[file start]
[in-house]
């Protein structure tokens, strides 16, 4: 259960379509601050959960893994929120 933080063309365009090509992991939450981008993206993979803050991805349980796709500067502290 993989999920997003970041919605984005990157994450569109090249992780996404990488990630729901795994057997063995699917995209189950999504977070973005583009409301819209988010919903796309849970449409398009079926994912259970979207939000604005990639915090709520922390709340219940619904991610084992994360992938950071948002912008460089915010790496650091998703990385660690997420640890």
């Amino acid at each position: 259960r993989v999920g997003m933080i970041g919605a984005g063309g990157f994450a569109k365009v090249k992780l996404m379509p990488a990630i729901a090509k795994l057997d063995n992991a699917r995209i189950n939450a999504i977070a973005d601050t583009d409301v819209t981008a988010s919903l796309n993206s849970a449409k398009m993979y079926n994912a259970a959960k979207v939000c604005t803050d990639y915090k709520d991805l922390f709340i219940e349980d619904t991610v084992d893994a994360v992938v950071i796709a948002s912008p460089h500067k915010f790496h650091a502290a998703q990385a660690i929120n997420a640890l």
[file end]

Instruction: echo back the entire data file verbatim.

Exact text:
[in-house]
């Protein structure tokens, strides 16, 4: 259960379509601050959960893994929120 933080063309365009090509992991939450981008993206993979803050991805349980796709500067502290 993989999920997003970041919605984005990157994450569109090249992780996404990488990630729901795994057997063995699917995209189950999504977070973005583009409301819209988010919903796309849970449409398009079926994912259970979207939000604005990639915090709520922390709340219940619904991610084992994360992938950071948002912008460089915010790496650091998703990385660690997420640890």
């Amino acid at each position: 259960r993989v999920g997003m933080i970041g919605a984005g063309g990157f994450a569109k365009v090249k992780l996404m379509p990488a990630i729901a090509k795994l057997d063995n992991a699917r995209i189950n939450a999504i977070a973005d601050t583009d409301v819209t981008a988010s919903l796309n993206s849970a449409k398009m993979y079926n994912a259970a959960k979207v939000c604005t803050d990639y915090k709520d991805l922390f709340i219940e349980d619904t991610v084992d893994a994360v992938v950071i796709a948002s912008p460089h500067k915010f790496h650091a502290a998703q990385a660690i929120n997420a640890l």